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Some people, especially those who are environmentally conscious, question the safety of bleach and other chemical sanitizing agents. One natural alternative is vinegar, which does have antimicrobial properties, although it is not, by itself, an adequate disinfectant. However there is a method of disinfecting meat and produce that uses both vinegar and hydrogen peroxide solutions. Tests on meat and produce show that this combination is highly effective in killing the bacteria that cause gastroenteritis. It was also effective on kitchen surfaces and cutting boards.

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Clean the area to be disinfected with soap and water. While soap does not kill germs, it does make it easier to get them off of surfaces. If you are disinfecting produce, rinse thoroughly with water or use a soap designed for foods.

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Spray the surface or food to be disinfected with hydrogen peroxide only. Let it remain on the surface for a minute or two. Do not rinse. Never mix the vinegar and hydrogen peroxide together in the same bottle as doing so will destroy their effectiveness. Always keep the two solutions in separate bottles.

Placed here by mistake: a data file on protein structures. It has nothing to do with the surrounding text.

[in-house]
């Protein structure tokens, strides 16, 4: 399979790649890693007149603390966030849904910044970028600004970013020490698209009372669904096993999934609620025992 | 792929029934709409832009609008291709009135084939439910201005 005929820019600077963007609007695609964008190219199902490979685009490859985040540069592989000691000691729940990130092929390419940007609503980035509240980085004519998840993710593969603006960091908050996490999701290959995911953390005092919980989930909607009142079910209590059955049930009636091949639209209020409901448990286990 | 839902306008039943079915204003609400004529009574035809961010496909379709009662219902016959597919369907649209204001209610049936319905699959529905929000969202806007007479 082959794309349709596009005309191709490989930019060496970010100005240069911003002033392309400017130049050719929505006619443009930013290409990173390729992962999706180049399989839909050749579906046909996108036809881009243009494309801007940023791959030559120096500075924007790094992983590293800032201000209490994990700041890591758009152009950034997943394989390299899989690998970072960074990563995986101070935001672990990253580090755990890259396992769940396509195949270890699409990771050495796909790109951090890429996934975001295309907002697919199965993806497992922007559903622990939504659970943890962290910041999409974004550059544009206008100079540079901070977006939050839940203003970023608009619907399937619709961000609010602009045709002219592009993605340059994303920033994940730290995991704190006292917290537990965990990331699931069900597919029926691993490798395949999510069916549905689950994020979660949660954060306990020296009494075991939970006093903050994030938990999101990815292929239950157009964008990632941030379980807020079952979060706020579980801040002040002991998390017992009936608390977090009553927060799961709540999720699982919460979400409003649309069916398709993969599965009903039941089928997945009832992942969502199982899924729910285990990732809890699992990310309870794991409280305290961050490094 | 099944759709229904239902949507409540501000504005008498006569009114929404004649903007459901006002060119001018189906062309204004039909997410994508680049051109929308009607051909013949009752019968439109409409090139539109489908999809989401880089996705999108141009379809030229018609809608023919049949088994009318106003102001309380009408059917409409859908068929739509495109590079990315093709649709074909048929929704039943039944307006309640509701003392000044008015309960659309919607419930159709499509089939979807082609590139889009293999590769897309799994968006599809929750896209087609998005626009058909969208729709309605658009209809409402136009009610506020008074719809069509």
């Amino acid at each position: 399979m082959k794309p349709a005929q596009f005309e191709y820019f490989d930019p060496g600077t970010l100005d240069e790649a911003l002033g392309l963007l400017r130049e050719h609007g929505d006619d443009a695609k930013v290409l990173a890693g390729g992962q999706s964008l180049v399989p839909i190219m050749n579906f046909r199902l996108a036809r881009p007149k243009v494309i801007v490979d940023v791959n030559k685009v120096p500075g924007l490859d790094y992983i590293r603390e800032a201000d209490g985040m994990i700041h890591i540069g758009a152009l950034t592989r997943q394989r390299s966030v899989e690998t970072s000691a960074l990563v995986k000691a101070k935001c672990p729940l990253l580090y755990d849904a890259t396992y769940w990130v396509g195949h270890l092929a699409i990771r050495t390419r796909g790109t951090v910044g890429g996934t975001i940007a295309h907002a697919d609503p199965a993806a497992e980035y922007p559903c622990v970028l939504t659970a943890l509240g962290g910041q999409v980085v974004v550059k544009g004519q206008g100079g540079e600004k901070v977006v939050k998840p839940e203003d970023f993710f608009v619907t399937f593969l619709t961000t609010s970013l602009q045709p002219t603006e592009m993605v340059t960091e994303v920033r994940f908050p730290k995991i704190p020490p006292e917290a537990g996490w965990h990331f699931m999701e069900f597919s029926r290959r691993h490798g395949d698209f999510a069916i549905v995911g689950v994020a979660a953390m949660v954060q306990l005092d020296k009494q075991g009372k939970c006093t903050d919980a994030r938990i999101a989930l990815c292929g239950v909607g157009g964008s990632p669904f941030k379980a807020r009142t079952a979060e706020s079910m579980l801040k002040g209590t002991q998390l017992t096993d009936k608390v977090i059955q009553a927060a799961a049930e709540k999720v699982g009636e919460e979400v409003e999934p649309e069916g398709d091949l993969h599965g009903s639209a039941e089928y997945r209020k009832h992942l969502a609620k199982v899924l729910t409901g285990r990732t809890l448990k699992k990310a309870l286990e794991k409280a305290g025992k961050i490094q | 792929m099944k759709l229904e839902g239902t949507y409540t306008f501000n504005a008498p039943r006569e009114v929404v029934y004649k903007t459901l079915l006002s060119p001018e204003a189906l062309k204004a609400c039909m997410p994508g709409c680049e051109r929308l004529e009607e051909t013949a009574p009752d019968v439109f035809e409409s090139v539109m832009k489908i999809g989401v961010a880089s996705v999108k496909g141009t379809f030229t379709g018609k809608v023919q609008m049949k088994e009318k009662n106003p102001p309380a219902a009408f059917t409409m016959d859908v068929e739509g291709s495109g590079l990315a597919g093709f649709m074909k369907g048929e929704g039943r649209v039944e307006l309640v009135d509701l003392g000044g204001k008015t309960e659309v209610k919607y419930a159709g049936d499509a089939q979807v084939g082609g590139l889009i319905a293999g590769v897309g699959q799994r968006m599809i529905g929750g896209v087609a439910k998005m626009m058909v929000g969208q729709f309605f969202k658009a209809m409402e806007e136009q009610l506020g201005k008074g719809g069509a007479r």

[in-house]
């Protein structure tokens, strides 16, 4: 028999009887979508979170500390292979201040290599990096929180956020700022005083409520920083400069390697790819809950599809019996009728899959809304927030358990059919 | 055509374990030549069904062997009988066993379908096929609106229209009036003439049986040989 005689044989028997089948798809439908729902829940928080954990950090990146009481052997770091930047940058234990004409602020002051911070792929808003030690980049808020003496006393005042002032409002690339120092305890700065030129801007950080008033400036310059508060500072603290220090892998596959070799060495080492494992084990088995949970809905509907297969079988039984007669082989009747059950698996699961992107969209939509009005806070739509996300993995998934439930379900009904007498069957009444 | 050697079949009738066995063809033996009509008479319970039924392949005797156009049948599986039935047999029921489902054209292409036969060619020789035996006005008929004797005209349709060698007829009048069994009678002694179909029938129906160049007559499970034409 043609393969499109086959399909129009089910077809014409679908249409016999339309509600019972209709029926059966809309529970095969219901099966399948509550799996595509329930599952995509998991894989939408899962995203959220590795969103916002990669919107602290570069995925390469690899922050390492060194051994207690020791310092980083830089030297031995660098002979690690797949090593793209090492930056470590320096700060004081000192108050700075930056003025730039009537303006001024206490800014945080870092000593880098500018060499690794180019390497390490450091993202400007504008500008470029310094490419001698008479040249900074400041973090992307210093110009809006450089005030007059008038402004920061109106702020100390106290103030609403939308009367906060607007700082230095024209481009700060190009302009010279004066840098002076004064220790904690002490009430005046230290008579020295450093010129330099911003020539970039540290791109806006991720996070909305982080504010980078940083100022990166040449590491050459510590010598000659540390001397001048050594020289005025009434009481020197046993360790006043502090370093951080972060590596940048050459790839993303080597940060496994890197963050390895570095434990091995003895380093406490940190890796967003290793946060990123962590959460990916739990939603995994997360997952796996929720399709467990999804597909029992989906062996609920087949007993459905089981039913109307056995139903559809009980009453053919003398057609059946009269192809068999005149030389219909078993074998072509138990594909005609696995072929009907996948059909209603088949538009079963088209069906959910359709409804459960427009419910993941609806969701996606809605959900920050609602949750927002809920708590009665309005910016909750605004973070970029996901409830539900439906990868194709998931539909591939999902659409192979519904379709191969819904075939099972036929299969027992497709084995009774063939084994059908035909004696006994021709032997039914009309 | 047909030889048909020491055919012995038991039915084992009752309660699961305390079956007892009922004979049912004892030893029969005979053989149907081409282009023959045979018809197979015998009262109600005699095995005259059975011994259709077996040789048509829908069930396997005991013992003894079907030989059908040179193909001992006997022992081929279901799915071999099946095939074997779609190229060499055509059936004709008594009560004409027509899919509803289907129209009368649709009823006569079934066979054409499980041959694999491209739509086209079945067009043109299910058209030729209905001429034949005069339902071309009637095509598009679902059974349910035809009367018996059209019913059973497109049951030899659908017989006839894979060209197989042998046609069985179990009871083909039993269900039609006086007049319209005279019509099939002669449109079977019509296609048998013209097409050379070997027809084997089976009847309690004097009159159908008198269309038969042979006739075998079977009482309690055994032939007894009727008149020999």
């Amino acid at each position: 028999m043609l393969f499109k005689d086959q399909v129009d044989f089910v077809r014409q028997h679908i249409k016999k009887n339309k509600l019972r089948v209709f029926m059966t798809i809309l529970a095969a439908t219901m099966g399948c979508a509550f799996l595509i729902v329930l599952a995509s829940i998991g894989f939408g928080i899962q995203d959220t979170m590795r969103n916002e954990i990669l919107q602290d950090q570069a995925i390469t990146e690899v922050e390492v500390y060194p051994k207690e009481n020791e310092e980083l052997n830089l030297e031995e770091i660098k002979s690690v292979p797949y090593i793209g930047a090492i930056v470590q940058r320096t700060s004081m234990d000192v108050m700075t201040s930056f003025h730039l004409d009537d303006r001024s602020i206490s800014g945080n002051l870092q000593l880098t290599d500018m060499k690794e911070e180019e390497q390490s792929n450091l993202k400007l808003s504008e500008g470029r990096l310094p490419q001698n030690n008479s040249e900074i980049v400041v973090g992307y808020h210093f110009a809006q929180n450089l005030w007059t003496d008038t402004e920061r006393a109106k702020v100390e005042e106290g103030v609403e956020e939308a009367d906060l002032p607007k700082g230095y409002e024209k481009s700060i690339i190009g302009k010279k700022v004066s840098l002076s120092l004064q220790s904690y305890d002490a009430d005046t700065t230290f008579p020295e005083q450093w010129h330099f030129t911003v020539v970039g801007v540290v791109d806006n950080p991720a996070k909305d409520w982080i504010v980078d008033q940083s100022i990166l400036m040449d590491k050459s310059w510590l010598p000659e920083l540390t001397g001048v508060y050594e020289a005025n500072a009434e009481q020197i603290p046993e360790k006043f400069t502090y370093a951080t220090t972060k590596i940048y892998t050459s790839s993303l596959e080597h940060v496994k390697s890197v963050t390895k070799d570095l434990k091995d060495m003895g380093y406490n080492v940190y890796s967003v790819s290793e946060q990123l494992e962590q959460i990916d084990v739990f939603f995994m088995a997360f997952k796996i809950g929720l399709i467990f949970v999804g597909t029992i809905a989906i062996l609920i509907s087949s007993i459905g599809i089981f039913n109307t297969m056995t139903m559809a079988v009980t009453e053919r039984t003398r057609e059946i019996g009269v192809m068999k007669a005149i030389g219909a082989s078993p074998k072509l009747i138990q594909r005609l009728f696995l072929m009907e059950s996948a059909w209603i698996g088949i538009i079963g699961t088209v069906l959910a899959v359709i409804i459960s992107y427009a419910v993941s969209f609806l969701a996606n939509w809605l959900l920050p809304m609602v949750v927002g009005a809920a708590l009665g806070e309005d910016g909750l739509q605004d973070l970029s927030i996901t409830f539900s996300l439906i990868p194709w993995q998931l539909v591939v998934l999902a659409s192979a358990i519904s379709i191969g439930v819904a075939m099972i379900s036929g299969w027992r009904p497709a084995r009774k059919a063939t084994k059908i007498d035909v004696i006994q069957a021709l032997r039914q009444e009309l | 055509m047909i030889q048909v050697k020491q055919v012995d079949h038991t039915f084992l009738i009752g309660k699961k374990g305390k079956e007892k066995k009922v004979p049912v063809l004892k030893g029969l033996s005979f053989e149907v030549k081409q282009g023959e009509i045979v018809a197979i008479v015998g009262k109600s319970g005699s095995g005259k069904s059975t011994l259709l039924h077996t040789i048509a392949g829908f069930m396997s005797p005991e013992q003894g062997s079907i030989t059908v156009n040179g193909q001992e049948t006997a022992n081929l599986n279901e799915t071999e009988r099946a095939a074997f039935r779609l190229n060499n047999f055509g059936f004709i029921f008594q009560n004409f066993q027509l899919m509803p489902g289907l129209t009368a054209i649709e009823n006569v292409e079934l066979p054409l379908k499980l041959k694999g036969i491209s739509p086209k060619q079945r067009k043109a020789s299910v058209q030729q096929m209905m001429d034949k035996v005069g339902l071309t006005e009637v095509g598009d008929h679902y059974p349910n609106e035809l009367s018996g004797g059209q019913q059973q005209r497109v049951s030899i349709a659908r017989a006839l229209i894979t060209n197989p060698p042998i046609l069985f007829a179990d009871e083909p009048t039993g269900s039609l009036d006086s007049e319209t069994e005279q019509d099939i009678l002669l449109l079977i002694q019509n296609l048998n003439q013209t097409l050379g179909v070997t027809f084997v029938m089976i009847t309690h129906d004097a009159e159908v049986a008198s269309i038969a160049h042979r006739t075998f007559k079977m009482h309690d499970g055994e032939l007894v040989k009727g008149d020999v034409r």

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Spray the surface or produce with vinegar. Because the hydrogen peroxide is still on the surface, you will now have the two substances working together to kill germs. Wait a moment or two before rinsing. The combination of vinegar and hydrogen peroxide is more effective than either substance used separately. Susan Sumner, a food scientist at Virginia Tech told "Science News Online," that "if the acetic acid got rid of 100 organisms, the hydrogen peroxide would get rid of 10,000, and the two together would get rid of 100,000."

Tip

It doesn't matter in which order you use the vinegar and hydrogen peroxide. It only matters that you keep the two solutions in separate bottles and spray them separately. You can cut down on the number of germs in your kitchen by throwing away sponges, which trap germs and encourage them to multiply. Use washable dishcloths instead.

About the Author

Jessica Ramer

Jessica Ramer began writing professionally in 2000. She has been published in "Macrobiotics Today" and has also written "Charlie Does the SAT Math." Ramer is a Kushi Institute-certified macrobiotic instructor who holds a B.A. in mathematics and a M.A. in psychology from Florida Atlantic University.